The next question asked whether they wanted Sunday opening if it leads to small shops closing down, which we assert will happen, and only 24 per cent. agreed. I ask the Minister to take those figures on board. I assume that Oxford Street is one of those areas where this matter will be tested in a year or two's time. Another question was to ask which of certain changes would be of the greatest improvement to Oxford Street. Out of 100 per cent., Sunday opening managed to get only 13 per cent. Pedestrianisation—that is, to close most of the street to traffic—received 56 per cent. When people were asked about the options on how to improve the area—that is, what is to the benefit of the shopper in Oxford Street—those were the answers received.

I need to remind the Minister once again what this series of amendments is all about. I can accept almost without reservation that the detail of the four amendments is not acceptable because they are not well drawn or the principles of the amendments are not easy to apply. But the Minister is still saying to small and independent shopkeepers—in the main, those who supported his Government at the last election—that the Government can do nothing and intend to do nothing to stop the decline in the number of small, independent shops and shopkeepers and, in fact, will accelerate it. The Auld Report said that it anticipates that when complete deregulation takes place it will accelerate the decline in the small shopkeeper.

Lord Glenarthur

I really cannot allow the noble Lord to say either that there are examples elsewhere of small shops declining or that in some curious way the Government are letting down their supporters. On the first point, the fact is that the Swedish example, which we quoted more than once, is a very good example of exactly how small shopkeepers have been helped, despite the worst fears expressed. On the other matter, the fact remains that the Government are only suggesting that shopkeepers and shoppers should have the choice. I should have thought that is a far better way of dealing with the question of opinion polls which the noble Lord so readily produces.

Lord Graham of Edmonton

Let me read these words to the noble Lord: Until May, I was Conservative leader on Ipswich borough council. I am a firm supporter of Mrs. Thatcher and her policies and I am the wife of a shop owner. I was saddened when our Government placed a three-line whip on this issue, and Mrs. Thatcher disappointed me as it is well known that she was, at one time, against lifting all restrictions on Sunday trading. I hold my views for varying reasons. As a wife and mother I know that my husband and his staff work very hard already with our shop open from 8 a.m. to 5.30 p.m. on weekdays. He is in the meat trade, and there is a great deal of preparation". The letter continues on those lines. Do not let the Government misunderstand the resentment which is felt in many quarters, which was not started by noble Lords on this side, as a result of what they consider is a betrayal by their Government of their interests as small shopkeepers and small traders.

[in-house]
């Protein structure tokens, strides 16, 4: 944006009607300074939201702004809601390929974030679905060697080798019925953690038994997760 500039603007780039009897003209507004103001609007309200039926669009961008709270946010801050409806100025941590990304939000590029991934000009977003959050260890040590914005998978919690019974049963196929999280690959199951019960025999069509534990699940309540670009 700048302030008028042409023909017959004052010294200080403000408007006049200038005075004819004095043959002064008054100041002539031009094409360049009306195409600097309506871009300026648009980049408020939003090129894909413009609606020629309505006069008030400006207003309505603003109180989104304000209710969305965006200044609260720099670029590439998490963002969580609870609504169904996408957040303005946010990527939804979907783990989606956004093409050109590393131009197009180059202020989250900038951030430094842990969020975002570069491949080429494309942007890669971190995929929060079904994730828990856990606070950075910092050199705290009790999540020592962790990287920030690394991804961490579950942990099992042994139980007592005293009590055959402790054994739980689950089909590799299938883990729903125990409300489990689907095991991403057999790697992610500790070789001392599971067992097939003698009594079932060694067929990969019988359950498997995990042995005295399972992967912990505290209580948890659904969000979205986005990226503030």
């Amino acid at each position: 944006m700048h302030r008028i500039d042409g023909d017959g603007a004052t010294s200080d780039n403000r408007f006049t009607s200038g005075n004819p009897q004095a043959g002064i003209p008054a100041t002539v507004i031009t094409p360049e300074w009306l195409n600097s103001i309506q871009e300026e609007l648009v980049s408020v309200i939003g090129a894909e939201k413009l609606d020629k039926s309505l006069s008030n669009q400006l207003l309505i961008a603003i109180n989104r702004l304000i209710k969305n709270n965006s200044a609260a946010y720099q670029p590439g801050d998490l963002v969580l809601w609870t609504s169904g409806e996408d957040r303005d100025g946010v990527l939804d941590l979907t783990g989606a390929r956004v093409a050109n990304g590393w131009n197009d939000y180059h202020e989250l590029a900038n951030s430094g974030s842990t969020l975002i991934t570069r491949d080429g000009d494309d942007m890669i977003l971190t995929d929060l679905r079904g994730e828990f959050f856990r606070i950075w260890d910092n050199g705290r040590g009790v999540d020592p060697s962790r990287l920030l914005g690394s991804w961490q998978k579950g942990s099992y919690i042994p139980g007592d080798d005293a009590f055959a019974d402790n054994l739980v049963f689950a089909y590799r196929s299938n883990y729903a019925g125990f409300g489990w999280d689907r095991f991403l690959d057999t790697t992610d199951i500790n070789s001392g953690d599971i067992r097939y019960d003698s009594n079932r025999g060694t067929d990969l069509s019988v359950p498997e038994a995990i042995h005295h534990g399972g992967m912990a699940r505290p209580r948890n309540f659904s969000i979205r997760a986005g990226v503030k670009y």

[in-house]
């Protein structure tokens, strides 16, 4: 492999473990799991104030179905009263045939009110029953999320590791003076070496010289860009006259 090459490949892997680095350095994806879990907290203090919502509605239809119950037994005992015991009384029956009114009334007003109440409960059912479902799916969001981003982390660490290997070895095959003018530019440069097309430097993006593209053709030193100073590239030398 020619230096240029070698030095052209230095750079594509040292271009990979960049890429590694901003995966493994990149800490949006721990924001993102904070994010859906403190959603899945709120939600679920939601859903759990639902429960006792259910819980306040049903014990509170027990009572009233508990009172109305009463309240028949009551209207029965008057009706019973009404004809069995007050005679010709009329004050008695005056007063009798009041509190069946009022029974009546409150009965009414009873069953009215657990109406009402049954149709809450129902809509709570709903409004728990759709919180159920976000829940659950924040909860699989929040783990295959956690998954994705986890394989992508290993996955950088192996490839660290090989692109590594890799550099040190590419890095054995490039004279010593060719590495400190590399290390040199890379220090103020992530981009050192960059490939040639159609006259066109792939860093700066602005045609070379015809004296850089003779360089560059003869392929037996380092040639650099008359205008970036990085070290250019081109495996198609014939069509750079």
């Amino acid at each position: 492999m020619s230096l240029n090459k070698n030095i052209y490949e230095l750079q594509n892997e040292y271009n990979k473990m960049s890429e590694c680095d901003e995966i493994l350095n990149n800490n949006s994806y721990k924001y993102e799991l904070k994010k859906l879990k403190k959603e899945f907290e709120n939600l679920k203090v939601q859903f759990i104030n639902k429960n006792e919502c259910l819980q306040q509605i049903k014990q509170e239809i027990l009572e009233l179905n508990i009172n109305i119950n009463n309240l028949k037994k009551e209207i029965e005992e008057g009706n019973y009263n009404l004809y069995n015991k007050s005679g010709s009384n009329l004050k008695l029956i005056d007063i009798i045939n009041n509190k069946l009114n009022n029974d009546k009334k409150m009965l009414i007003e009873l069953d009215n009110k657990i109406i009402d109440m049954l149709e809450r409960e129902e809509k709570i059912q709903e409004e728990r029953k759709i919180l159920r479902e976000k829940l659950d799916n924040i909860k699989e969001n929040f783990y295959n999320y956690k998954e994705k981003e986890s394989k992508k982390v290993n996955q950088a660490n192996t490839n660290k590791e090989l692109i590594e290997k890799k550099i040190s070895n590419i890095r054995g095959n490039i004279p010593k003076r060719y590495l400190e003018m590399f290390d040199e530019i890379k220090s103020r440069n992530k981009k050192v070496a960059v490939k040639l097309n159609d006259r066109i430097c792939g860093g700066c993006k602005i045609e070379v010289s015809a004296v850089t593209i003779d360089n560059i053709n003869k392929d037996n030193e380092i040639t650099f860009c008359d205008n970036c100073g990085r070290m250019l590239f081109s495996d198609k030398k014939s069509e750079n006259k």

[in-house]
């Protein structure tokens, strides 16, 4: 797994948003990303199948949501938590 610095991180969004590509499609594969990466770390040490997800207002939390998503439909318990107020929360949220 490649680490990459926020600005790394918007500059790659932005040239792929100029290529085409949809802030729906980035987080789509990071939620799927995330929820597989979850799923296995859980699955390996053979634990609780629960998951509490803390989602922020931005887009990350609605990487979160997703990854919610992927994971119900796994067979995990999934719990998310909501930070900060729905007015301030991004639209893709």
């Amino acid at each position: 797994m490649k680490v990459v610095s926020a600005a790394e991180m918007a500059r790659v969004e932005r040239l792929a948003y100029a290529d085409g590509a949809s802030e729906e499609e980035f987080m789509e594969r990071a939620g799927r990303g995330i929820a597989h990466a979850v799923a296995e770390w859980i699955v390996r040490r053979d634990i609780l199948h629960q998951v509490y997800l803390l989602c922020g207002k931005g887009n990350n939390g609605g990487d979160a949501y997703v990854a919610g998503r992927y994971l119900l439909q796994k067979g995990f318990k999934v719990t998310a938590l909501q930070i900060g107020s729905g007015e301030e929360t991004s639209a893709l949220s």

As your Lordships know, I live in Enfield and the Secretary of the Chamber of Trade, Warwick Mowbray, who at one time was a parliamentary candidate, wrote to me: I myself took part in a discussion with Michael Portillo" — the Member for Enfield, Southgate— where I spoke against the proposed legislation while he tried to defend it. There were 160 people in the hall—I think he had one on his side, maybe two … I cannot think why the Government is doing this—there is no great demand". He adds that certainly the small shopkeepers do not want it. I understand the Minister is giving careful consideration to this. People see all around them their fellow small shopkeepers disappearing as a result of the enlargement of already large shops. They are asking what the Government are going to do to protect them.

The City of Sheffield and District Chamber of Trade—

Baroness Trumpington

Come on.

Lord Graham of Edmonton

I will come on and just a little bit more slowly in view of the invitation.

The Earl of Onslow

Would it not be much more helpful—incidentally, I own a garden centre so I declare an interest—and more to the point if, instead of referring to what might happen in Sheffield, the noble Lord referred to what actually happened in Glasgow?

Lord Graham of Edmonton

I am sorry, I did not hear what the noble Earl said.

The Earl of Onslow

As opposed to what might happen in Enfield or Sheffield, would it not be better to say what actually happened in Glasgow, as it is much more to the point of this discussion?

Lord Graham of Edmonton

I assume that the noble Earl was here yesterday when my noble friends Lord Galpern and Lord Ross of Marnock told us bluntly not only what is happening now but the trend and the consequences of what is happening in Glasgow.

I believe we have served our purpose well in having a canter over this particular course. Once more I am disappointed at the response of the Minister. The National Federation of Meat Traders and the National Association of Master Bakers have certainly told me that, as trades, they have tried to introduce individual shopkeepers but they are appalled at the inability of the Government to recognise the consequences of this measure as far as it affects their livelihood. I am very disappointed, but there are other stages of the Bill and I intend then to return to these matters. I beg leave to withdraw the amendment.

Amendment, by leave, withdrawn.

Viscount Davidson

I believe that we have now reached a suitable moment for taking a break in the Committee's proceedings for the time being. In moving that the House do now resume, I suggest that the House will not resolve itself into a Committee on the Animals (Scientific Procedures) Bill before 8.30 p.m.

I beg to move that the House do now resume.

Moved accordingly, and, on Question, Motion agreed to.

House resumed.